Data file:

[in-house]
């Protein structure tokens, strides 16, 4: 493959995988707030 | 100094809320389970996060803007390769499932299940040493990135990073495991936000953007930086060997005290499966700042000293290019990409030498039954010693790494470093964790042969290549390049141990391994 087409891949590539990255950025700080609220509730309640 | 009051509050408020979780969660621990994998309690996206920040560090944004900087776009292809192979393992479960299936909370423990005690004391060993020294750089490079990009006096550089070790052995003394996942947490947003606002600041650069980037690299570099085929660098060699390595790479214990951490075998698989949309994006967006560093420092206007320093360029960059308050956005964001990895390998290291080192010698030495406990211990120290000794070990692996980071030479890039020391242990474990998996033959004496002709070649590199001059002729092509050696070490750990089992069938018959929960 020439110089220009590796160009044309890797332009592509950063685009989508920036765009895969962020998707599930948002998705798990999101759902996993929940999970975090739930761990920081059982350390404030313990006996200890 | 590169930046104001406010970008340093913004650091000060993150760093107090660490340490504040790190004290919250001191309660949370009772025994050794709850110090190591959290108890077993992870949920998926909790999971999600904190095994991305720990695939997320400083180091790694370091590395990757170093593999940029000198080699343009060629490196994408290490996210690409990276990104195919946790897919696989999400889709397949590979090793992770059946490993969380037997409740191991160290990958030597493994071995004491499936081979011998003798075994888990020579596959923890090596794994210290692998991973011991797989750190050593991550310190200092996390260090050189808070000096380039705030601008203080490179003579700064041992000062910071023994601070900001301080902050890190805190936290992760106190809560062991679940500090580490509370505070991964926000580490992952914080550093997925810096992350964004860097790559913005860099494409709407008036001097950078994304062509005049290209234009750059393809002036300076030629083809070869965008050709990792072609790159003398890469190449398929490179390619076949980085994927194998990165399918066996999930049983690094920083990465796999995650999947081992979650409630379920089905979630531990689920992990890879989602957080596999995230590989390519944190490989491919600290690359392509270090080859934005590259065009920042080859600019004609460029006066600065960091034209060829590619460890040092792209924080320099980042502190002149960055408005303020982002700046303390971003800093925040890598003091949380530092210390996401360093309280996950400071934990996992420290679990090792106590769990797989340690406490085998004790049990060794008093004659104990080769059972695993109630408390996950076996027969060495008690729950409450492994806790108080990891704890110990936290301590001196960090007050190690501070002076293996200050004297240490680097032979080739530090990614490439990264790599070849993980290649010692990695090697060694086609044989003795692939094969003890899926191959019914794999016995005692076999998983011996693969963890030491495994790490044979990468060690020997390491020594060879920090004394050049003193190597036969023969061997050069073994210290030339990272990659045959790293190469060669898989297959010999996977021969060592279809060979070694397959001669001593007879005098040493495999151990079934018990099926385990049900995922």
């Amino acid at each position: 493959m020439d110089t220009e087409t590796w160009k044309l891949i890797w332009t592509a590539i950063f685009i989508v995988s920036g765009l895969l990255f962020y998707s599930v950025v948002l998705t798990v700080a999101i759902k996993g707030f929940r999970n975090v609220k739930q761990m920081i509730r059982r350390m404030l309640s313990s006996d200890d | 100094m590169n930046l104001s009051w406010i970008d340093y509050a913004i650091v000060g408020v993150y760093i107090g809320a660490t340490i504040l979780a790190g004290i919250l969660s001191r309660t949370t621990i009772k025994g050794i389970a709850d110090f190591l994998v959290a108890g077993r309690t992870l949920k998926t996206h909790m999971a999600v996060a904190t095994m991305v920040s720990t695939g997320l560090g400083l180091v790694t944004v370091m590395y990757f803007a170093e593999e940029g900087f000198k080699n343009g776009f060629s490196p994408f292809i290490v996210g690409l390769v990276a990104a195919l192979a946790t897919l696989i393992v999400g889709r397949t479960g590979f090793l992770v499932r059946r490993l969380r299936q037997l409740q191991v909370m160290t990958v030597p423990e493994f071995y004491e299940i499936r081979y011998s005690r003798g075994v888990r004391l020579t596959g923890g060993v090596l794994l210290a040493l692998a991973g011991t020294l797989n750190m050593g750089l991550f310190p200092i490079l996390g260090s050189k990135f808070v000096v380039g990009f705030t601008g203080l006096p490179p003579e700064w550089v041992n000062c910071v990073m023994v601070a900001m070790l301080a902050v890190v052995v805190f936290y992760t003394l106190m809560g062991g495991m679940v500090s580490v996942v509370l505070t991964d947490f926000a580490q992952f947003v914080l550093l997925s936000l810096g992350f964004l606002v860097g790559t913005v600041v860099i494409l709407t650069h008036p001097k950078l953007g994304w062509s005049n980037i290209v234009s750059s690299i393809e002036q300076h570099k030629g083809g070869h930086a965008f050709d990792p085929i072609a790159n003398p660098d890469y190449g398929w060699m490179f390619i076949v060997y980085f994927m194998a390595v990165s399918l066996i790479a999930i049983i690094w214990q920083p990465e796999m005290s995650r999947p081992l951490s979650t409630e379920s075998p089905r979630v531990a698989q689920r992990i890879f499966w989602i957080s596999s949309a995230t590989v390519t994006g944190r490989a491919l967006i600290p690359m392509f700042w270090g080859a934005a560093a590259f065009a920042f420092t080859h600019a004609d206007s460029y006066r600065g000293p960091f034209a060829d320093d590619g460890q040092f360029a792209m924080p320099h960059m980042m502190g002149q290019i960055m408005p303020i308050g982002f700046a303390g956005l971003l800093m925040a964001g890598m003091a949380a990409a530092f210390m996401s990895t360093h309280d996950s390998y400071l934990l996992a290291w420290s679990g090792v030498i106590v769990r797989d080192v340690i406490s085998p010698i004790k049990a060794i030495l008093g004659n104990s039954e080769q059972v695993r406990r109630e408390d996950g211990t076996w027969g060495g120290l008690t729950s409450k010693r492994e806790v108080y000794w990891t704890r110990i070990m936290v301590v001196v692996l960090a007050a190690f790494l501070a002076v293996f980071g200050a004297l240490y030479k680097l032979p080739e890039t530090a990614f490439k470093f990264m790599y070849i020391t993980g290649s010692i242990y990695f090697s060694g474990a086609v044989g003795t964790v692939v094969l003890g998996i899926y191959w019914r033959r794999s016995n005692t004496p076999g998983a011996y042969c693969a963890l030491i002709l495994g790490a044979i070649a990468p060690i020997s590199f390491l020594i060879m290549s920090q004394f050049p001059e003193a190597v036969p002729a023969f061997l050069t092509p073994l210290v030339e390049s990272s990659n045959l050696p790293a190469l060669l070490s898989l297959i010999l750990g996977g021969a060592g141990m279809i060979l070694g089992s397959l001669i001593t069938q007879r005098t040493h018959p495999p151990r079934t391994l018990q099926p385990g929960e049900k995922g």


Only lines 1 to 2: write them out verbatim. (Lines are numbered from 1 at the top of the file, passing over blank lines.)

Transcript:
[in-house]
């Protein structure tokens, strides 16, 4: 493959995988707030 | 100094809320389970996060803007390769499932299940040493990135990073495991936000953007930086060997005290499966700042000293290019990409030498039954010693790494470093964790042969290549390049141990391994 087409891949590539990255950025700080609220509730309640 | 009051509050408020979780969660621990994998309690996206920040560090944004900087776009292809192979393992479960299936909370423990005690004391060993020294750089490079990009006096550089070790052995003394996942947490947003606002600041650069980037690299570099085929660098060699390595790479214990951490075998698989949309994006967006560093420092206007320093360029960059308050956005964001990895390998290291080192010698030495406990211990120290000794070990692996980071030479890039020391242990474990998996033959004496002709070649590199001059002729092509050696070490750990089992069938018959929960 020439110089220009590796160009044309890797332009592509950063685009989508920036765009895969962020998707599930948002998705798990999101759902996993929940999970975090739930761990920081059982350390404030313990006996200890 | 590169930046104001406010970008340093913004650091000060993150760093107090660490340490504040790190004290919250001191309660949370009772025994050794709850110090190591959290108890077993992870949920998926909790999971999600904190095994991305720990695939997320400083180091790694370091590395990757170093593999940029000198080699343009060629490196994408290490996210690409990276990104195919946790897919696989999400889709397949590979090793992770059946490993969380037997409740191991160290990958030597493994071995004491499936081979011998003798075994888990020579596959923890090596794994210290692998991973011991797989750190050593991550310190200092996390260090050189808070000096380039705030601008203080490179003579700064041992000062910071023994601070900001301080902050890190805190936290992760106190809560062991679940500090580490509370505070991964926000580490992952914080550093997925810096992350964004860097790559913005860099494409709407008036001097950078994304062509005049290209234009750059393809002036300076030629083809070869965008050709990792072609790159003398890469190449398929490179390619076949980085994927194998990165399918066996999930049983690094920083990465796999995650999947081992979650409630379920089905979630531990689920992990890879989602957080596999995230590989390519944190490989491919600290690359392509270090080859934005590259065009920042080859600019004609460029006066600065960091034209060829590619460890040092792209924080320099980042502190002149960055408005303020982002700046303390971003800093925040890598003091949380530092210390996401360093309280996950400071934990996992420290679990090792106590769990797989340690406490085998004790049990060794008093004659104990080769059972695993109630408390996950076996027969060495008690729950409450492994806790108080990891704890110990936290301590001196960090007050190690501070002076293996200050004297240490680097032979080739530090990614490439990264790599070849993980290649010692990695090697060694086609044989003795692939094969003890899926191959019914794999016995005692076999998983011996693969963890030491495994790490044979990468060690020997390491020594060879920090004394050049003193190597036969023969061997050069073994210290030339990272990659045959790293190469060669898989297959010999996977021969060592279809060979070694397959001669001593007879005098040493495999151990079934018990099926385990049900995922």